The genetic information within our cells is what makes humans unique. The cell nucleus has a complex structure that harbors this genetic information. The main component of the nucleus is chromatin, an intercalated pool of genes and proteins. Promyelocytic leukemia (PML) bodies are structures found closely associated with chromatin, suggesting that they may be involved with genetic function. However, the exact nature of the relationship between PML bodies and genes is unknown. In research conducted by a team at National Institutes of Natural Sciences (NINS) led by Yusuke Miyanari who recently joined NanoLSI at Kanazawa University, shows how PML bodies can modulate certain genes and the potential implications of these actions.
In order to visualize and track the exact location of PML bodies on the chromatin, the team developed a method known as APEX-mediated chromatin labeling and purification (ALaP). A fluorescent dye was first coupled with the PML bodies such that the light emitted by this dye could help trace the bodies. Subsequently, the PML body-chromatin complex could be isolated and the genes within it sequenced and identified.
This technique was tested in cells of mice and resulted in successful extraction of the complex without any structural damage. The chromatin region anchored to the PML bodies within this complex was then identified as YS300, a short area of the Y chromosome. What's more, a cluster of genes in the vicinity of YS300 was also found to be impacted--some genes were suppressed and some were activated. PML bodies were thus somehow controlling the activity of these neighboring genes, which prompted the team to try and understand how.
In order for genes to be activated they must undergo a process known as DNA methylation. However, the structures of the suppressed genes suggested that they had been deprived of this process. A closer examination of the entire complex revealed that PML bodies were docked onto YS300 in a manner which prevented DNMT3A, a core regulator of DNA methylation, from accessing the genes. PML bodies were therefore physically restricting DNMT3A thereby preventing genetic activation.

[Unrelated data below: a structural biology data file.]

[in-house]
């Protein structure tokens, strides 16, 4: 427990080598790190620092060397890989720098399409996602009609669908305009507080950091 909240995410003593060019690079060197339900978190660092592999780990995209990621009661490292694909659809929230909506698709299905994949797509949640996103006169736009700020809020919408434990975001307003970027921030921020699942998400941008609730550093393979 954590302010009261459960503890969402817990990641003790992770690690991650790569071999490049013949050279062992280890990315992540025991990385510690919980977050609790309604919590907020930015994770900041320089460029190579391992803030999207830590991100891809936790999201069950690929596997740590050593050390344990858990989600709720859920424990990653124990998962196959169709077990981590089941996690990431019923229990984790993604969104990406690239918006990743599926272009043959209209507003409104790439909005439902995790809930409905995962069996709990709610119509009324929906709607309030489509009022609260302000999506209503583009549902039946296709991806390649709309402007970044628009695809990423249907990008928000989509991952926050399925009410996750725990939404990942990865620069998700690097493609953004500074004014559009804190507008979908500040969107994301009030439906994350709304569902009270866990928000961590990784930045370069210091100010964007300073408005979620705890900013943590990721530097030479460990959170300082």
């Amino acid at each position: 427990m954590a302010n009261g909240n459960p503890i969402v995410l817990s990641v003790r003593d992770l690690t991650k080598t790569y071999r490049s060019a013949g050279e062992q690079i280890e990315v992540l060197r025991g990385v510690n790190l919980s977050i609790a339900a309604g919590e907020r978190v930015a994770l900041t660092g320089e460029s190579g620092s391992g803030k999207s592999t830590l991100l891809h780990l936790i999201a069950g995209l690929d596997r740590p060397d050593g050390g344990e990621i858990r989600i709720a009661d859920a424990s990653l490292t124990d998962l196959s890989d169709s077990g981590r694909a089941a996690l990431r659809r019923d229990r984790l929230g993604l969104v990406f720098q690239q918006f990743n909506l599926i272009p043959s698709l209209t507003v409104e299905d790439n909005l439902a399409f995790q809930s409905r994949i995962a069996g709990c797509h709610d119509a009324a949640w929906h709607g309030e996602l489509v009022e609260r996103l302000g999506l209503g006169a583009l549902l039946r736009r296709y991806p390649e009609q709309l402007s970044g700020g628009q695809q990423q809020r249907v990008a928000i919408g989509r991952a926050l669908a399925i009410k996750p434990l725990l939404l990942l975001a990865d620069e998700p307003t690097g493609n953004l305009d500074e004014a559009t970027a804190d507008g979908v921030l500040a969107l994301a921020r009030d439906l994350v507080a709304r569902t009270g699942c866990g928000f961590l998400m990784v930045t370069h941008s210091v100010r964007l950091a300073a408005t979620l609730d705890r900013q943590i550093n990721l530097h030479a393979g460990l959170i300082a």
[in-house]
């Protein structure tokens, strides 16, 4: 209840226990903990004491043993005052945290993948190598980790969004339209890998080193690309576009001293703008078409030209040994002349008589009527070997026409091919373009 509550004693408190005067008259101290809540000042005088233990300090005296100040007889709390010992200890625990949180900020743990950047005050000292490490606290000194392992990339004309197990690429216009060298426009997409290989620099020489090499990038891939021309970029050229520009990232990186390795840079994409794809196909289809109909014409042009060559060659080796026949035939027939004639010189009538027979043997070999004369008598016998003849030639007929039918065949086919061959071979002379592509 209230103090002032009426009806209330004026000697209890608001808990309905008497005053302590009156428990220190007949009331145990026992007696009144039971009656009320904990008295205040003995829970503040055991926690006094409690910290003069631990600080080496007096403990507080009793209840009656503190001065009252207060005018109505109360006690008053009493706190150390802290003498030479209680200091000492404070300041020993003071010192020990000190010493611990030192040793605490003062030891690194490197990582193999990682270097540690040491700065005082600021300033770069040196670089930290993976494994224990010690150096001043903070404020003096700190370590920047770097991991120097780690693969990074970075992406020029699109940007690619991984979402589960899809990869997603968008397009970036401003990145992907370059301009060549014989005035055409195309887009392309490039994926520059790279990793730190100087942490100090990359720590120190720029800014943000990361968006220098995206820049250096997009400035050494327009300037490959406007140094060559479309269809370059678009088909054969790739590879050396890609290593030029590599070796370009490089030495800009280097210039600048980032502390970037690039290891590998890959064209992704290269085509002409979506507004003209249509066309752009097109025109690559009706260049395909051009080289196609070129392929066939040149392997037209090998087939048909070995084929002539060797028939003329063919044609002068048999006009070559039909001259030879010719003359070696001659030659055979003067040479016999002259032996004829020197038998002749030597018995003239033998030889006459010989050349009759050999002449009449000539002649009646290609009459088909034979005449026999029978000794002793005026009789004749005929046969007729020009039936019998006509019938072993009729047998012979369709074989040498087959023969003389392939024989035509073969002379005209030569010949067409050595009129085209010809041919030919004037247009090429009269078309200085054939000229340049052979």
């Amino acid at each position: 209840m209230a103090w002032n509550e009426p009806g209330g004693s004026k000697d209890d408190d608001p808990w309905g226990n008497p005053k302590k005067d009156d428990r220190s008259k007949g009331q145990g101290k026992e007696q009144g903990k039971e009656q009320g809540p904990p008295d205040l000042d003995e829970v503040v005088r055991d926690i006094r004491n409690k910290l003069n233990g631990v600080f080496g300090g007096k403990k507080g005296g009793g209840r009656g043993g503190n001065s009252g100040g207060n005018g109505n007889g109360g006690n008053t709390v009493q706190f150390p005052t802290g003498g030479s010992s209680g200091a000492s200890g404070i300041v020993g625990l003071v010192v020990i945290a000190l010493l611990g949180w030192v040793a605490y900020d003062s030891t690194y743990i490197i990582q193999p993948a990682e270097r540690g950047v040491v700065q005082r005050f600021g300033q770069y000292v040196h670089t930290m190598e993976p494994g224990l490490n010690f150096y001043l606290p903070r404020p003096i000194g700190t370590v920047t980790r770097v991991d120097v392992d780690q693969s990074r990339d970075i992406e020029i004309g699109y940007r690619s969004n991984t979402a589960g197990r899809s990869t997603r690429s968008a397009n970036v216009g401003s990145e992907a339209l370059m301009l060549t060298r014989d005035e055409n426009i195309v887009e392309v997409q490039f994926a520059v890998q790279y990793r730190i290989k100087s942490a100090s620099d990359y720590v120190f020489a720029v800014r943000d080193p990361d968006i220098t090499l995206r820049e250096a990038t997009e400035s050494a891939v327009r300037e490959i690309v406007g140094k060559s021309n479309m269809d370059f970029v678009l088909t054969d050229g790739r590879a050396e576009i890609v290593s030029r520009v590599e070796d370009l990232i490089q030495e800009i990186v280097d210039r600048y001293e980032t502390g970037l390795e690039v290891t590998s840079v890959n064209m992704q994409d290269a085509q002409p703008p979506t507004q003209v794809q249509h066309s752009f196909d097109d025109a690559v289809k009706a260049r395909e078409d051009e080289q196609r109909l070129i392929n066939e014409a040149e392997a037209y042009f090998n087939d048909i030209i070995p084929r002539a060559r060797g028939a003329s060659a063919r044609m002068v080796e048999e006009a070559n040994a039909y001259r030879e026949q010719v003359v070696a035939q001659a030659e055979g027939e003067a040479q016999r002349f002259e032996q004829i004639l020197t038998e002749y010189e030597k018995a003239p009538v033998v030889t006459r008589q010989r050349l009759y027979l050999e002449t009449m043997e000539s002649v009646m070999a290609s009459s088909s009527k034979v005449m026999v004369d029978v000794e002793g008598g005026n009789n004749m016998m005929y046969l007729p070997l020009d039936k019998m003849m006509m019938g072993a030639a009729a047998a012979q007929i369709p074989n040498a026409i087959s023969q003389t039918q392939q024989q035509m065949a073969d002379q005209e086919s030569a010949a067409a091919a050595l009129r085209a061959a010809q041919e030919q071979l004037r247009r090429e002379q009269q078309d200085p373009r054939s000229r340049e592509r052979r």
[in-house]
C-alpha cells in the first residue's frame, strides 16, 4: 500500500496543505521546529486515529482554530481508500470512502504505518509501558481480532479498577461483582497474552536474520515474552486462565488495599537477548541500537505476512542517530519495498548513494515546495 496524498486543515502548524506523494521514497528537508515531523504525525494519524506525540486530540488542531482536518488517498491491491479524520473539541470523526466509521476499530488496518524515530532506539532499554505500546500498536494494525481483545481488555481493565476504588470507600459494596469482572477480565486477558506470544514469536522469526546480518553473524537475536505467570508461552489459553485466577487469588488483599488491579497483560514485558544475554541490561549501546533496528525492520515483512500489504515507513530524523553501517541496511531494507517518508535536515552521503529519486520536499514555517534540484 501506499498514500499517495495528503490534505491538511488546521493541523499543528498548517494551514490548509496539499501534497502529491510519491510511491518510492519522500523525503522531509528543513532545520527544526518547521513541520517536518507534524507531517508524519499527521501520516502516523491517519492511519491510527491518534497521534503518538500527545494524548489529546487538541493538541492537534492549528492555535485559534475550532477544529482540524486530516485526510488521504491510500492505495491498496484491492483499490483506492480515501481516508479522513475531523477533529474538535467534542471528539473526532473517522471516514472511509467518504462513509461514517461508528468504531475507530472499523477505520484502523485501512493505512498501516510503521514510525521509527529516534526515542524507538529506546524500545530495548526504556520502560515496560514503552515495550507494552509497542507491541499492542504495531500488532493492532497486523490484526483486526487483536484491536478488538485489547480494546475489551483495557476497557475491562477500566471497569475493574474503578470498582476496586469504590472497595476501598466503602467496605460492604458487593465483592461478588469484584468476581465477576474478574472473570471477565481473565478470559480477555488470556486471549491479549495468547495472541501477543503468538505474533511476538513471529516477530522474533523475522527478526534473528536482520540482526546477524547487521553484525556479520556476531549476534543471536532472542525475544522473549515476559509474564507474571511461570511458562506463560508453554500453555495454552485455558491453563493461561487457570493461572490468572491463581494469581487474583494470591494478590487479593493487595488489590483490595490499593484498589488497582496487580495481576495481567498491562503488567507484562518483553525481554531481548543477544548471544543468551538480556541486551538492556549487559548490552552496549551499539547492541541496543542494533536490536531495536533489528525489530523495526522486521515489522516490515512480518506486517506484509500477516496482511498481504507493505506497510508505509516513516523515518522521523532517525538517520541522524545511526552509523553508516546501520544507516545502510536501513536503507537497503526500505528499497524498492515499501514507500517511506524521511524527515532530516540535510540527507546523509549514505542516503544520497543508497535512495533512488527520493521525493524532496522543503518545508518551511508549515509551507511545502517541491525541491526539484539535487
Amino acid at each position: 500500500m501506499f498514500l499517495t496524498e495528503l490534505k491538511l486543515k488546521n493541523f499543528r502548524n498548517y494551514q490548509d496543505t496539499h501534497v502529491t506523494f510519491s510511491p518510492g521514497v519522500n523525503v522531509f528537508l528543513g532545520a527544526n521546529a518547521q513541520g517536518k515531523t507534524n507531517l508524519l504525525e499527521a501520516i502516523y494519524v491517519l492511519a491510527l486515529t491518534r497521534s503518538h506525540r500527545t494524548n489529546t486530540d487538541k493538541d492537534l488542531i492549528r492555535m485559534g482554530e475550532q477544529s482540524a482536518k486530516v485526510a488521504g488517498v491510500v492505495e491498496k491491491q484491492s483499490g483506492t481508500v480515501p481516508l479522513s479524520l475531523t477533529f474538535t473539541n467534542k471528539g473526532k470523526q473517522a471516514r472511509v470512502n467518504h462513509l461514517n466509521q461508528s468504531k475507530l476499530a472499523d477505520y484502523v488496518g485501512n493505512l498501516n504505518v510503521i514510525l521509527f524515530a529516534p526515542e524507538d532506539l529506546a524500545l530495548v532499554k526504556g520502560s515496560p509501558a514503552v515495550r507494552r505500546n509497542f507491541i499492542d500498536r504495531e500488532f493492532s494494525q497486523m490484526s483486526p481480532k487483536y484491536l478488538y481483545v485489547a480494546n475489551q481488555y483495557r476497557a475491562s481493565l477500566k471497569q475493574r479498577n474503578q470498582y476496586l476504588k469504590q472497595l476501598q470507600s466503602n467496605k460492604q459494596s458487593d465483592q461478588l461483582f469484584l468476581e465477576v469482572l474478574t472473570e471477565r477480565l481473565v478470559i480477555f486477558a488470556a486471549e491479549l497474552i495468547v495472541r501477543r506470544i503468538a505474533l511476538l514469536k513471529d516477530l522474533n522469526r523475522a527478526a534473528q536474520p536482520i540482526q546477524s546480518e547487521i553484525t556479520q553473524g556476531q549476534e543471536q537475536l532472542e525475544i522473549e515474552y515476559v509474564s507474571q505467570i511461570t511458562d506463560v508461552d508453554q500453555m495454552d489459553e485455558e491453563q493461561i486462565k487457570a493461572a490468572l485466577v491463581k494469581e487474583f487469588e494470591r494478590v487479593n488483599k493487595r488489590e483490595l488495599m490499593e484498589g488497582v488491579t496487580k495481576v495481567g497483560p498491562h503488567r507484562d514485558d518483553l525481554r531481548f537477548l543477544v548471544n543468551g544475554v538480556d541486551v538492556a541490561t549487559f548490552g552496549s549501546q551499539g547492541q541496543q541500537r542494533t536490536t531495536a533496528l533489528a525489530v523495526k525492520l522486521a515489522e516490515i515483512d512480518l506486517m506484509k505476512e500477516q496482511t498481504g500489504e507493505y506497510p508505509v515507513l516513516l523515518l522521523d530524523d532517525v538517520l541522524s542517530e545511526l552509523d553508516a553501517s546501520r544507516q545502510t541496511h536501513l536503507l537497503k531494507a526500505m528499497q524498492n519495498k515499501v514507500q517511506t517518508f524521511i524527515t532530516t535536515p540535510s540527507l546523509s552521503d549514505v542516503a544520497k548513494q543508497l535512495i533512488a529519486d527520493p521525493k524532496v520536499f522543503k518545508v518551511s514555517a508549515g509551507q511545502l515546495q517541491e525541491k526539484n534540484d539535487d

"Our study sheds light on a newly discovered role of PML bodies in the regulation of the cluster genes and revealed a novel mechanism to regulate gene expression by 3D nuclear organization," summarize the researchers. PML bodies are heavily involved in nervous system development, stress responses, and cancer suppression. Their newly found role can help understand whether and how gene regulation is involved in any of these cellular processes. Additionally, PML bodies can also be exploited as a potential switch to control the activity of certain genes.
PML bodies: PML bodies are dynamic, scaffold-like structures made up of small proteins. Each cell nucleus is known to contain 5-30 PML bodies. PML bodies are involved in a host of cellular processes such as cell growth, aging, cell division, and stress responses. While PML bodies are known to closely latch onto different regions of the chromatin, there is also evidence to show that they interact with some genes. However, the link between PML bodies and genes is still unclear.
Chromatin: Our genes are made up of long sequences of DNA molecules; these sequences can measure up to a yard when stretched out. The chromatin is an essential component of the cell that helps pack these long sequences of DNA efficiently within the cell. Chromatin is thus a complex structure within which strings of DNA are wound tightly around protein molecules. Chromatin also inevitably safeguards the genes found within it thereby acting as an entry point for molecules that interact with genes.